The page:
Almost all believers agree with the sovereignty of God. Where we disagree is over the extent of God’s sovereignty. It ranges from the Open Theists, who argue that there are a whole host of things God doesn’t even know, right the way through to Hyper-Calvinistic determinists – who believe that God is the author of sin and actively predestines folk to Hell.
Many Calvinistic, Reformed theologians believe in double predestination and God’s sovereignty even over sin. However, unlike the Hyper-Calvinists, they believe in an asymmetrical relationship between God’s causative will to good and evil. God’s election and regeneration of believers is a result of direct, active causation. That is, God actively and directly intervenes in the world to bring about good and to save a people for himself. By contrast, God’s predestination of others to reprobation and his sovereignty over sin is a result of passive, indirect causation.
As a result of our sinful nature, and the reality of sin in the world, it requires God’s direct intervention in grace to bring about good. All that is required for God to permit sin – without being the author of it – is to remove his gracious guiding hand. As a result of the fall, we naturally err towards sin and thus God simply needs to allow us to follow our deepest desire at any given moment. It requires God’s active intervention to stop that from happening and to lead us into that which is right.
Even God’s indirect, permissive causative will stems from a decision that God takes not to intervene. That is, he decides not to stop something from coming to pass even though he could stop it. In this way God is utterly sovereign over all things in the world without being the author of sin. He is in control without directly being its cause.
Now some have a problem with this view of God’s utter sovereignty. However, there are several reasons to defend it.
If God is not utterly sovereign, his promises may be derailed
One reason to defend this view of God’s utter sovereignty is that if we do not, there is no guarantee that any of God’s promises may come to pass. RC Sproul has argued that if even one single atom is outside of God’s control we cannot guarantee that it would not be the cause of a chain of events that would lead to the complete derailing of God’s plan. The entire course of history has been changed by tiny, seemingly insignificant events. The decision of one moment can have huge ramifications. If God is not sovereign over every square inch of the universe, every atom and every thought or decision throughout the course of human history, we can have no confidence that any of God’s promises will come to pass.
If God is not utterly sovereign, there is no point in praying
If there are areas over which God is not utterly sovereign, our prayers are nothing but a waste of time. There are things we may pray for, or about, over which God has absolutely no power to effect change. A major problem for Synergists and those who reject God’s sovereignty in salvation, is why they should bother praying for anybody’s salvation? If God doesn’t cause anybody to be saved, if they are sovereign over their own choice to be saved, what point is there in praying that God would save them? He can’t. Only they can decide to follow him and it is a matter over which God has no control whatsoever. But this issue presses to any area over which we deem God not to be sovereign. If he isn’t sovereign over sin, for example, we cannot pray to him to stop evil because it is entirely out of his hands. Any area we consider ourselves entirely free is just another area that we cannot pray about because God has no ability to alter it.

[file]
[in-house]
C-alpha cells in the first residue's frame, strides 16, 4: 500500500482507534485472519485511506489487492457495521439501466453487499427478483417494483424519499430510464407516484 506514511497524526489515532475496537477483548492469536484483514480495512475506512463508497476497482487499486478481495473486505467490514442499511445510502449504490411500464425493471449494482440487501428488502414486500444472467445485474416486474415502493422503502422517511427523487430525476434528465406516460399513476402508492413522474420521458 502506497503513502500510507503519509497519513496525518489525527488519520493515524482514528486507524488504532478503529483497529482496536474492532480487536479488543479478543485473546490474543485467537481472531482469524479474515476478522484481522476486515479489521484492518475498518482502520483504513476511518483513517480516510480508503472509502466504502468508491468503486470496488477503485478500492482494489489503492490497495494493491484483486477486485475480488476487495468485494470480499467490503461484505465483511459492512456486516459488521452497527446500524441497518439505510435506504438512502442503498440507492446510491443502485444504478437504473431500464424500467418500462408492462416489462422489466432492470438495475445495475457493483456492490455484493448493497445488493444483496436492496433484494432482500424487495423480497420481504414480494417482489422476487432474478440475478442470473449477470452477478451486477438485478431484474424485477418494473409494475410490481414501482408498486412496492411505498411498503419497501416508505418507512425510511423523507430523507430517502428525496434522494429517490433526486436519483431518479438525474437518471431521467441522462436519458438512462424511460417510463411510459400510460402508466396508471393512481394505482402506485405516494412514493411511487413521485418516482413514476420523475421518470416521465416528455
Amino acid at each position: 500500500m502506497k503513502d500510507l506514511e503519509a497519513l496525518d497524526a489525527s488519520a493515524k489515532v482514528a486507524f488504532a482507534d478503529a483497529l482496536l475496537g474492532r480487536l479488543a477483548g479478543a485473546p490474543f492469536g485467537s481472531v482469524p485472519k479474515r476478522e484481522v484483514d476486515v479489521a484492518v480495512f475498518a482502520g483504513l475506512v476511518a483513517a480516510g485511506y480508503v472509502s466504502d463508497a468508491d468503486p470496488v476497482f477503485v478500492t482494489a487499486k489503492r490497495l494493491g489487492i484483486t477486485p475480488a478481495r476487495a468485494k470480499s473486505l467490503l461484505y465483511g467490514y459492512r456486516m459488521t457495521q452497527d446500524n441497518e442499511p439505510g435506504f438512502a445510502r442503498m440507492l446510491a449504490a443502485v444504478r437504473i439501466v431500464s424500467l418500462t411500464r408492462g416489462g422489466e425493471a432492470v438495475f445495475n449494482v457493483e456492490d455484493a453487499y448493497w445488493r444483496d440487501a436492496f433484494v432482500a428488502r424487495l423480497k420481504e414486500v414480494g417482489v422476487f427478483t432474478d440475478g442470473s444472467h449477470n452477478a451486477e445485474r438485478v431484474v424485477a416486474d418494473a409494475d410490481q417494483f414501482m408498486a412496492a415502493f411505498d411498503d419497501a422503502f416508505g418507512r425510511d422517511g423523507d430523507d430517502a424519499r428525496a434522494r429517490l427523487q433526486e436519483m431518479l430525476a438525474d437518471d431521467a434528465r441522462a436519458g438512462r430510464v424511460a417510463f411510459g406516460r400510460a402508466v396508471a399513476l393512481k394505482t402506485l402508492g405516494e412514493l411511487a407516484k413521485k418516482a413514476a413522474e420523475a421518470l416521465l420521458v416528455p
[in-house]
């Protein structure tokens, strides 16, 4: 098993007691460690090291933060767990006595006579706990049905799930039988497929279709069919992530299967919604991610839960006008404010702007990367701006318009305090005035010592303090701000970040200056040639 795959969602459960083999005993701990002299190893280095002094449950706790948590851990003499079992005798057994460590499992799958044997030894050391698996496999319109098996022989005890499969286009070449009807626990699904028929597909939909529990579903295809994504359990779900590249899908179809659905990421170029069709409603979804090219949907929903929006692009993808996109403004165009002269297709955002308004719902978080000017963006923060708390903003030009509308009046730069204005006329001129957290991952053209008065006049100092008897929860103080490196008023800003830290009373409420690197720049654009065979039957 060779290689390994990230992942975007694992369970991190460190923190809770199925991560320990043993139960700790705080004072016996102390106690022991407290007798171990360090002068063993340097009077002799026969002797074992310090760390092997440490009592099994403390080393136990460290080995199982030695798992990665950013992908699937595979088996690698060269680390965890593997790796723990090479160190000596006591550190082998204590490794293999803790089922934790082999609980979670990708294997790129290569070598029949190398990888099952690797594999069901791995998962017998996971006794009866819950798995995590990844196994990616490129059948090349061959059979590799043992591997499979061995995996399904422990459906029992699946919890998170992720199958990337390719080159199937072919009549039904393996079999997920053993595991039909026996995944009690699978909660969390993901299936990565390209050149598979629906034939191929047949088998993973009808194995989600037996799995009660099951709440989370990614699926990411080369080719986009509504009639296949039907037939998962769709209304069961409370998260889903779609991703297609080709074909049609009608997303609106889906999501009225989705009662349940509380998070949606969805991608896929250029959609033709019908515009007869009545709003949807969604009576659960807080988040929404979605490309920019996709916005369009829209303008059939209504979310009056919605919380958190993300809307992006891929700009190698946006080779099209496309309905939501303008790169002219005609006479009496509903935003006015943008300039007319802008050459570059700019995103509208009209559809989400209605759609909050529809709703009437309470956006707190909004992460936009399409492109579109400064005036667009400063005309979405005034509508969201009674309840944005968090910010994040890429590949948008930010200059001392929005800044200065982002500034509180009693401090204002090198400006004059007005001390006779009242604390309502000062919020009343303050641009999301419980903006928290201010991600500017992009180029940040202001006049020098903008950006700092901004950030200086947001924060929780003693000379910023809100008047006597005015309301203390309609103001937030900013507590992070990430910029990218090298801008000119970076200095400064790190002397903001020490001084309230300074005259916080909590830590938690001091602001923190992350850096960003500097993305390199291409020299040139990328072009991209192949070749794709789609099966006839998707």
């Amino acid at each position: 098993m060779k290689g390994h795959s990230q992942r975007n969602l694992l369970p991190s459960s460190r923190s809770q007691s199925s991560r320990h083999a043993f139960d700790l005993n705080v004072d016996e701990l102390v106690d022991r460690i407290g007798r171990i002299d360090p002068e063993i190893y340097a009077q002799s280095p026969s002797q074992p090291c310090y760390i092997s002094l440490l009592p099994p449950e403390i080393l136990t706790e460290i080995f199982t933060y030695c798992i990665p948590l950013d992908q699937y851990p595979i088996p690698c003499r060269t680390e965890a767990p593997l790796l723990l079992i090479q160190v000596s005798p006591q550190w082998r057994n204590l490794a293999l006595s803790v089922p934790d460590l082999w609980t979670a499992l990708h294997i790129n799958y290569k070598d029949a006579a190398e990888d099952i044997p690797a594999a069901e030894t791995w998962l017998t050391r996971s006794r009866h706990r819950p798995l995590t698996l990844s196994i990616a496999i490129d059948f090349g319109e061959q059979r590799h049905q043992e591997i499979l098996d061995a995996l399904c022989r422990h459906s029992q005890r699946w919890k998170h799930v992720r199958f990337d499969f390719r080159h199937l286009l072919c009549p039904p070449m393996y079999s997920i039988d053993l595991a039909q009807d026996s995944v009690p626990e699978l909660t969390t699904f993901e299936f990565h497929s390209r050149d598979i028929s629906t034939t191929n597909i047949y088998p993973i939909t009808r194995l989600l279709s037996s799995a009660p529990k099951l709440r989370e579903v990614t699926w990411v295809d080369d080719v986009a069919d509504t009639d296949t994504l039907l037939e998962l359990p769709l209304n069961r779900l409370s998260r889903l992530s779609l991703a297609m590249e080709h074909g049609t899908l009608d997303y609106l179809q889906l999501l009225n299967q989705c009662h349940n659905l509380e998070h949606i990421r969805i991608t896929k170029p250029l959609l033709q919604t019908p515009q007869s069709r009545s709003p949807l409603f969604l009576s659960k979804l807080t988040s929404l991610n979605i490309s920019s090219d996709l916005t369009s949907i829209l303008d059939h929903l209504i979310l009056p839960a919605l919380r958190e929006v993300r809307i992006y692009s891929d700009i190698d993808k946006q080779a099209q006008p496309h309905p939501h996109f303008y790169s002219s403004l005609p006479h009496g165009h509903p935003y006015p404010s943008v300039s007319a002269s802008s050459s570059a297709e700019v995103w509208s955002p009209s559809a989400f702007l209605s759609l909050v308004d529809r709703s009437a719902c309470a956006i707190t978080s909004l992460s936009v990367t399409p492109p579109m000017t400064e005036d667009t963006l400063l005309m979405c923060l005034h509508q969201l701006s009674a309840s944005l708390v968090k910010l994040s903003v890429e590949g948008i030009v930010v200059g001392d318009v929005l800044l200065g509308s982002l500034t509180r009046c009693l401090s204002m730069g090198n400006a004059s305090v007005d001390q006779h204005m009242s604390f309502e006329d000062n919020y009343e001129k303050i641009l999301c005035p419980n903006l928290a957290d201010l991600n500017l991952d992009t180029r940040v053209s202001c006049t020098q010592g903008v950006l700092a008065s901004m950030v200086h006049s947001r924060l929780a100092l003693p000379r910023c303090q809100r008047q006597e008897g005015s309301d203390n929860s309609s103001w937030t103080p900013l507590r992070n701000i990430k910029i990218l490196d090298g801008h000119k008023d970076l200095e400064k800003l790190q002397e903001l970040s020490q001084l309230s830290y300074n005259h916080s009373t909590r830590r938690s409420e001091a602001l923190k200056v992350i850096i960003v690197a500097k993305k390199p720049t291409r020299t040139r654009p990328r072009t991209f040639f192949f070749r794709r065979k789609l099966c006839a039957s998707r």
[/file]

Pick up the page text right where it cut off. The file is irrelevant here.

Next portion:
If God is not utterly sovereign, our own salvation is in serious doubt
If we have free will to choose God or otherwise, what is to stop us waking up one day and deciding not to follow him? We all know how prone to sin we remain until glory, if we can sin with such frequency even now, what is to stop us sinning by entirely turning our back of God? If God isn’t utterly sovereign, even in salvation, we have no guarantee that we will be saved. The Biblical promise about confessing with your mouth and believing in your heart and you will be saved is immediately undercut because we can simply stop believing. God’s promise of salvation only holds because it depends on his unchanging character and his election of his people. If it depends in any way on us, we would certainly lose it. If you struggle to believe this, read the Old Testament and see what happened throughout the history of Israel over and over again.
If God is not utterly sovereign, Jesus’ death on the cross was nothing more than a coincidence
If we believe God is not sovereign over sin, or salvation, how do we account for the crucifixion? This was God’s plan of salvation and was a gross act of sin on the part of the people committing it. We know so because that is precisely what Peter calls it in Acts 2 when he tells his audience to repent and be baptised for the forgiveness of sin – specifically their sin of crucifying the messiah.
But if God is not utterly sovereign, how did that plan come to pass? He has no control over the sinful decisions of people, including those who crucified Jesus. So how could this be his plan whilst he simultaneously has no control over how Jesus would even get to the cross? That Jesus died on the cross for the forgiveness of sin as God planned was just a complete coincidence as God had no control over the decision-making of those who sinfully crucified him. God’s plan came to pass entirely by accident. This brings into question how far this could even be called a plan at all and, similarly, how God could forgive sin in Christ when it is just what happened according to the free will of those who crucified him?